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;; ----------------------------------------------- ;; EXERCISE 2.78 ;; ----------------------------------------------- (define (attach-tag type-tag contents) (if (number? contents) contents (cons type-tag contents))) (define (type-tag datum) (cond ((number? datum) 'scheme-number) ((pair? datum) (car datum)) (else (error "Wrong datum -- TYPE-TAG" datum)))) (define (contents datum) (cond ((number? datum) datum) ((pair? datum) (cdr datum)) (else (error "Wrong datum -- CONTENTS" datum))))
The above correction is wrong. The original answer is correct.
The differences in and problems with the correction are as follows:
Hmmm, I believe that the top version does have a bug, but it's not the one mentioned by Siki. The bug is that the condition in attach-tag should be
(eq? type-tag 'scheme-number)
This is because it's possible to create a tagged data type where the contents is just a number, but the type-tag is not scheme-number. (For example, suppose we implemented a "logarithm" type for storing very large numbers, where the stored value was the natural logarithm of the number we were representing.)
If the above is correct, then the book itself is wrong, as it says explicitly to represent native numbers without the 'scheme-number symbol.
I agree with torinmr. Checking the type-tag argument passed to attach-tag eliminates any ambiguity about what type the user wants the contents of their datum to have. Native numbers can still be represented if the attach-tag function simply returns the contents parameter like so:
(define (attach-tag type-tag contents) (if (eq? type-tag 'scheme-number) contents (cons type-tag contents)))
This does not violate the instructions given in the book which say "ordinary numbers should be represented simply as Scheme numbers rather than as pairs whose car is the symbol 'scheme-number"
Too elaborate on the example torinmr gave, if the user wants to run
(attach-tag 'log 5)
the version given in this comment will return '(log 5). The implementations given at the top of the page will return 5, thus breaking any operations which expect data tagged with the 'log symbol. If the user runs
(attach-tag 'scheme-number 5)
the version given in this comment will return 5, just like the implementations given at the top of the page.
After much confusion on my part, I also agree that torinmr's solution is optimal for additivity. The number itself is never represented as anything other than itself, only when deciding on how to tag and how to look up the number are there 'scheme-number' tags involved - which I think is acceptable as long as the number representation stays 5 instead of (scheme-number . 5).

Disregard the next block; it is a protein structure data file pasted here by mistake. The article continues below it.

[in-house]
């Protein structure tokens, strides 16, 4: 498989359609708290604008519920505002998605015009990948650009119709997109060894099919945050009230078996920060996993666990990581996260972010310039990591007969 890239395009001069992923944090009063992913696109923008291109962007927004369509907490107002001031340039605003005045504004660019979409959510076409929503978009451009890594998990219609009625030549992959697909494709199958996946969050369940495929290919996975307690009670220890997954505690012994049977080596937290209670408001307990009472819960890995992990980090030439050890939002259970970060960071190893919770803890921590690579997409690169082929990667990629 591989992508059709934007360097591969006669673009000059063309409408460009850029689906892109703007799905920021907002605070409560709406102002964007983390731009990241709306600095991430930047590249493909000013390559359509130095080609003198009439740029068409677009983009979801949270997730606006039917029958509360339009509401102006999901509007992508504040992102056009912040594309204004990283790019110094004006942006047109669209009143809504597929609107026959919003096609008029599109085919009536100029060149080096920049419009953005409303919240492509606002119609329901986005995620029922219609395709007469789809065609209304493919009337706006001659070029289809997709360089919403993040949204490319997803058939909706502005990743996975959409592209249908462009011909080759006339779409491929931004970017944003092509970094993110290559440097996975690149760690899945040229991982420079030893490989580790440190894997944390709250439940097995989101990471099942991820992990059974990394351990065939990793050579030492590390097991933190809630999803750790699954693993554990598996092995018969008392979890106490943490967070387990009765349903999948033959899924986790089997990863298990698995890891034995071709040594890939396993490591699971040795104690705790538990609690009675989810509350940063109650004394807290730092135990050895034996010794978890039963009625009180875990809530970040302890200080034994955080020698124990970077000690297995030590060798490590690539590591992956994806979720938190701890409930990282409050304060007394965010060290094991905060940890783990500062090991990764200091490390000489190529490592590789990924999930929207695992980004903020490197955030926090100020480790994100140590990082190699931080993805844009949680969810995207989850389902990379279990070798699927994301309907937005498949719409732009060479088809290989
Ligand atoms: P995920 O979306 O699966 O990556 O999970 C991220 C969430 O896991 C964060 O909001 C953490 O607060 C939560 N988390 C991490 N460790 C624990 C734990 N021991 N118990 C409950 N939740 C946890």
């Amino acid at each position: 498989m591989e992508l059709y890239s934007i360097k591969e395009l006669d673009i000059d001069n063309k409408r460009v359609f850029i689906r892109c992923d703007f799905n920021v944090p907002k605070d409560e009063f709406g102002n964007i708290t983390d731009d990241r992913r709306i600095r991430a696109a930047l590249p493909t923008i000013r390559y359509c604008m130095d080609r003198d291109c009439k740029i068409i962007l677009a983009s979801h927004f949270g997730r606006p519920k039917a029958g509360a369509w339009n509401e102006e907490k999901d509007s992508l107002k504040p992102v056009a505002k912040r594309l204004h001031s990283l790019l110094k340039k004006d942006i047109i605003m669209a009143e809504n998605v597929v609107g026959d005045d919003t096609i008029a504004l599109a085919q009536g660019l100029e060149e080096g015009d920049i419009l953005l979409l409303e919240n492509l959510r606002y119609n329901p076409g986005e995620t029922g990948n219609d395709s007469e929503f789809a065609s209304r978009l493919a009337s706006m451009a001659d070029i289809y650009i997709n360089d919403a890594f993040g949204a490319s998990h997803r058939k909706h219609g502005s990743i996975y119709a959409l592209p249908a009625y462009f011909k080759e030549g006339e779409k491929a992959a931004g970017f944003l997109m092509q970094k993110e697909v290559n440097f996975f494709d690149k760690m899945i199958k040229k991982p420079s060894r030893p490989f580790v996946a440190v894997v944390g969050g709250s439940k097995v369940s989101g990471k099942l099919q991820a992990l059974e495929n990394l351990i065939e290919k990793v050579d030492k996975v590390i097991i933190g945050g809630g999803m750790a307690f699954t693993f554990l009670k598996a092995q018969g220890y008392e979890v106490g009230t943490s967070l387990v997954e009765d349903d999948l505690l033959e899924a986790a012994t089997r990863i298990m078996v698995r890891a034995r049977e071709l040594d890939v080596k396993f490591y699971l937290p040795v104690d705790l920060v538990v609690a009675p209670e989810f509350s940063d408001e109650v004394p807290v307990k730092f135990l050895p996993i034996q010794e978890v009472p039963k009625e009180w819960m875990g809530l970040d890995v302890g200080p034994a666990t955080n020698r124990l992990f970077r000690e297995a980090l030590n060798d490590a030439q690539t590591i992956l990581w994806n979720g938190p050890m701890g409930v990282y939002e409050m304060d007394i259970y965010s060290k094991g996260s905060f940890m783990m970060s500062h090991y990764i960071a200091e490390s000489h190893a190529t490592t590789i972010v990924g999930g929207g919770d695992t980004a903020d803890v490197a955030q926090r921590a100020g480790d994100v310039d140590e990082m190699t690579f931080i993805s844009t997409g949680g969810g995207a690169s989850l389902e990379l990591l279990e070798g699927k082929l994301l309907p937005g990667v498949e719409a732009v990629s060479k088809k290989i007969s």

Weighing in on the great number? debate. The purpose of this exercise is to make the system "work as before except that ordinary numbers should be represented simply as Scheme numbers rather than as pairs whose car is the symbol scheme-number".
To do this all we have to do is create a type dispatch in our type system that recognizes when the object is a number and returns the 'scheme-number tag that was never there in order to route the arithmetic procedures (add, sub, div, mul) to the correct procedures.
(define (attach-tag t x) (if (number? x) x (cons t x))) (define (type-content x) (cond ((pair? x) (if (symbol? (car x) x) (error "Invalid Type Tag. Tag Must Be Symbol Not " (car x))) ((number? x) (cons 'scheme-number x)) (else (error "Unrecognizable Type For" x))))) (define (type-tag x) (car (type-content x))) (define (contents x) (cdr (type-content x)))
In addition to the changes to the type-tag system, we can also now simplify the scheme-number package definitions (because we don't need to tag a scheme number anymore):
(define (install-scheme-number-package) (put 'add '(scheme-number scheme-number) +) (put 'sub '(scheme-number scheme-number) -) (put 'mul '(scheme-number scheme-number) *) (put 'div '(scheme-number scheme-number) /) 'done)
The only thing required is that querying (type-tag some-scheme-number) should return 'scheme-number'.
The answer above doesn't follow the requirement in this exercise. The right answer should be: